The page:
Have you ever wondered if soy was bad or dangerous? On Instagram @AndreaHardyRD, I talk all about the misconceptions about soy and whether or not it is safe to eat.
So, is soy bad for me?
No! There’s a lot of misconceptions about soy. In particular, people are concerned about soys estrogenic effects, especially in breast cancer.
Well! Let’s set the record straight.
Soy contains a type of phytoestrogen compound known as isoflavone. It’s a type of food chemical that has a similar structure to estrogen. This does NOT mean that soy contains estrogens, however, this phytochemical and its metabolites may have weak binding capacity to estrogen receptors.
That being said, it doesn’t really appear that this ability to bind to estrogen receptors has a hugely measurable benefit or risk on human health. In theory, it may help with menopause or bone health, in reality, we don’t see a ton of measurable differences in large scale studies (though these types of studies are VERY hard to measure cause and effect and likely vary person to person.)
Where soy has shown benefit is in observational studies looking at those that consume a higher soy diet with those that consume a lower soy diet.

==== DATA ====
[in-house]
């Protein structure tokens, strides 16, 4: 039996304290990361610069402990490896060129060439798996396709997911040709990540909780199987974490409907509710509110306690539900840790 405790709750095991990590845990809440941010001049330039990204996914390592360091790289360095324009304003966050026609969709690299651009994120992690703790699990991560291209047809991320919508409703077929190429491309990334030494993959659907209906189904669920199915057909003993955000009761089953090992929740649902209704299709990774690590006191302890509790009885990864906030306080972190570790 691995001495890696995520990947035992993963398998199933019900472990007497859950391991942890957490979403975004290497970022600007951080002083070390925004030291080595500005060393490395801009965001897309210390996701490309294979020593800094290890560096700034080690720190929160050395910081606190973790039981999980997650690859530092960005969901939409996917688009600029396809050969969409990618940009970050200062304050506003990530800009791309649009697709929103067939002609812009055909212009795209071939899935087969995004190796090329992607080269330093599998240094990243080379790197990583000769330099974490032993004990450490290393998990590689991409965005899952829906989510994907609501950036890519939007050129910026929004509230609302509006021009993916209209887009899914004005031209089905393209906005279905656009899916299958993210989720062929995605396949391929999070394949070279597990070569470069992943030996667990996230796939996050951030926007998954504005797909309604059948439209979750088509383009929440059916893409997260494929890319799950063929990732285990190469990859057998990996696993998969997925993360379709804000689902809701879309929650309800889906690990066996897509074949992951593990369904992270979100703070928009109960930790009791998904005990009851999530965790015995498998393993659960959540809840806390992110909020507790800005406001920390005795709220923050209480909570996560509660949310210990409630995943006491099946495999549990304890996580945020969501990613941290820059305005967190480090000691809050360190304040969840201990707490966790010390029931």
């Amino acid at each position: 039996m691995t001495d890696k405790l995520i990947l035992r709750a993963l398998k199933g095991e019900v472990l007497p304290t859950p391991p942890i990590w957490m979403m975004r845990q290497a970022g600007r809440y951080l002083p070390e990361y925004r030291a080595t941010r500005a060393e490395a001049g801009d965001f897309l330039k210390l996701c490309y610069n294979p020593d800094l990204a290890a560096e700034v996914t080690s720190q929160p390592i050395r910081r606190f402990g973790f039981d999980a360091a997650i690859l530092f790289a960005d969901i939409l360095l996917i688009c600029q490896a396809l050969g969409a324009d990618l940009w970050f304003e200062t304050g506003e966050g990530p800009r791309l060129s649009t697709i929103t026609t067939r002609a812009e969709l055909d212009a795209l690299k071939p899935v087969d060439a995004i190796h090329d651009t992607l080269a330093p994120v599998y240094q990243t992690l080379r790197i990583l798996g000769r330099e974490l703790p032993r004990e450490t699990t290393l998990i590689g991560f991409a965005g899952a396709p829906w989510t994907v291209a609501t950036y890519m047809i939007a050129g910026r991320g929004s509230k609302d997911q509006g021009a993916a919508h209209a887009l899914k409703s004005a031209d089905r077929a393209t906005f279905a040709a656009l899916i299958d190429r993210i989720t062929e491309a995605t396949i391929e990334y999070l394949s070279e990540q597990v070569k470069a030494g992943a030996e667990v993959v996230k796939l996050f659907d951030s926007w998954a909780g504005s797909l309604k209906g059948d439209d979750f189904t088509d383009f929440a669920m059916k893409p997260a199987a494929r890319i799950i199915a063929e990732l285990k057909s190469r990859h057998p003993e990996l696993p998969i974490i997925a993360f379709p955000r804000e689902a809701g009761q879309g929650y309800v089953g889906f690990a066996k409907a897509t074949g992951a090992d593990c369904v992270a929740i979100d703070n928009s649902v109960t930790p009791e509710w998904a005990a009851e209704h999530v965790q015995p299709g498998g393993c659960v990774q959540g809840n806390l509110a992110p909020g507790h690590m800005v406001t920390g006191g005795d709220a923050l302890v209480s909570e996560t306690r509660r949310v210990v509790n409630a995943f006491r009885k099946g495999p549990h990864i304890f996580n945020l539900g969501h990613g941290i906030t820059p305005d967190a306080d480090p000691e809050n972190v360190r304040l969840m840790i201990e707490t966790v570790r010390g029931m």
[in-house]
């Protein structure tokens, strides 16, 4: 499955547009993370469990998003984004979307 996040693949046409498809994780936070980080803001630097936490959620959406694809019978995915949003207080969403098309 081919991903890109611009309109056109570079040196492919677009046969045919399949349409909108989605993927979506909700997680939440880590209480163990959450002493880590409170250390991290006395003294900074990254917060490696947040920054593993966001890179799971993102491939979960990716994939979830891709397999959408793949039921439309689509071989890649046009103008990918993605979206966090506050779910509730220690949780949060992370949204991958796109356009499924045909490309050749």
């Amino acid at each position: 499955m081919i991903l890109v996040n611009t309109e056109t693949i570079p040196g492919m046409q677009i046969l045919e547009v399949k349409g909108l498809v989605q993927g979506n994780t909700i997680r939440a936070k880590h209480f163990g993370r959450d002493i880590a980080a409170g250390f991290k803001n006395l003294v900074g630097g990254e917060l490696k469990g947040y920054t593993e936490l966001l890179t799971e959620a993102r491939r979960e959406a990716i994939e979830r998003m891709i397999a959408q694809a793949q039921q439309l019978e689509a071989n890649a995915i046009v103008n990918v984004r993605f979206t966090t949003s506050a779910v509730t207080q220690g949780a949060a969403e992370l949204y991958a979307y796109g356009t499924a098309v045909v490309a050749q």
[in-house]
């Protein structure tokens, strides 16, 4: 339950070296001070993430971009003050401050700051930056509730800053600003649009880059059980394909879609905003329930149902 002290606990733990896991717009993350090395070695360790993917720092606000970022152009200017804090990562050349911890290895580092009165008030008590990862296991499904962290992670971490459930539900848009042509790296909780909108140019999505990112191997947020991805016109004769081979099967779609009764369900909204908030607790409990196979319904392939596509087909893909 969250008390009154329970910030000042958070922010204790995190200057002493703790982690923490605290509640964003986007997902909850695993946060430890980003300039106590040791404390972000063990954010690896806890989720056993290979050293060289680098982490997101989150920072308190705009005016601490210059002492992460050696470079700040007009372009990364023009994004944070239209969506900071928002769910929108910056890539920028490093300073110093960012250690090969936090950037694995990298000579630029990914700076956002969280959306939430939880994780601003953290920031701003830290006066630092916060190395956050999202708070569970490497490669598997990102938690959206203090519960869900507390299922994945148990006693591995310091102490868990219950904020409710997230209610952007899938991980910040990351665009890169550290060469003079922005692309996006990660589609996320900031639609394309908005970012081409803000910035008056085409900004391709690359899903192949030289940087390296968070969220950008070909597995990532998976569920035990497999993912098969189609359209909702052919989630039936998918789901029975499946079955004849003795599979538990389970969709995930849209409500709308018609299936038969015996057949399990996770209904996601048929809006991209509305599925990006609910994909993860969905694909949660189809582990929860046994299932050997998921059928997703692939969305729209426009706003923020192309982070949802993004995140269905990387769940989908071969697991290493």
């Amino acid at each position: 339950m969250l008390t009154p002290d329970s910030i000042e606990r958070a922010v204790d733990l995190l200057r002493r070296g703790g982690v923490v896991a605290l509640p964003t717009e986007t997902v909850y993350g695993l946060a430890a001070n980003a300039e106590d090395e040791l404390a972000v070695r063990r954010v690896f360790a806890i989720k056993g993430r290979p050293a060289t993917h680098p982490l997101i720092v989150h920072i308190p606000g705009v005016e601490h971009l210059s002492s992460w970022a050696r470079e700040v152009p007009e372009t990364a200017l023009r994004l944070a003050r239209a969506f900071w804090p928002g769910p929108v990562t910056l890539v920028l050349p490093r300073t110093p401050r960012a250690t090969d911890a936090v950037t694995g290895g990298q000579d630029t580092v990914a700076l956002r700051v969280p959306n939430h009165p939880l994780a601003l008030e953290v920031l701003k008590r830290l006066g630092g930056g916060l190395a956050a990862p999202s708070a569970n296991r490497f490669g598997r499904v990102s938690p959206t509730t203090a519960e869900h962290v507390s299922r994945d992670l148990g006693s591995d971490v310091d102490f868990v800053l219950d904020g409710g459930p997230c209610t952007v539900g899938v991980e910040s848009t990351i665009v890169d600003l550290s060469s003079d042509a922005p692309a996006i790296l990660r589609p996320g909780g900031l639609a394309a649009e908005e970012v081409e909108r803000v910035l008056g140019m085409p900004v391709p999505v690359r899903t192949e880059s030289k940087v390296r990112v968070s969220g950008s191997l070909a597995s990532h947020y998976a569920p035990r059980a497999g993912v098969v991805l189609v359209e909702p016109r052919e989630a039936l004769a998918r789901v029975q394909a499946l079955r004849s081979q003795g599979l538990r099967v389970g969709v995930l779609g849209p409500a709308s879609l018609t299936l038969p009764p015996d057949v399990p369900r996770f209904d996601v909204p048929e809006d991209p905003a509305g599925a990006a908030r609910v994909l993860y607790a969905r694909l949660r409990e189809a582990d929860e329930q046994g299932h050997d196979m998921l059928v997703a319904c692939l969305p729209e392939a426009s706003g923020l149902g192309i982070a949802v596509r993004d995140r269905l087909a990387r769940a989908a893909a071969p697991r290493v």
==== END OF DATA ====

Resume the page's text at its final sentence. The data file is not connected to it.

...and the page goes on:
These studies have found trends towards a lower associated risk of breast, prostate, and lung cancer, and possibly heart disease.
Was it the soy? Or was it what the soy displaced that provided the benefits? Likely a mix of both.
Interestingly, gut microbiome researchers are beginning to uncover the mechanisms in which soy may provide benefit by way of your gut bacteria. In interventional studies, a variety of different soy products, both fermented and not, show positive impacts on the gut microbiota, increasing abundance of bifidobacteria and lactobacillus. The increased presence of these bacteria is associated increased production of short chain fatty acids (SCFA’s), and a reduction in inflammation. Researchers postulate that this might explain why we see a benefit in terms of reduction of certain chronic diseases in patients with higher soy intakes.
We do need more research to determine causation, but for the time being, there is no need to fear this versatile source of protein – it may actually be protective!
If you enjoy soy products like edamame, tofu, tempeh, or soy milk, go ahead and enjoy them – without the fear!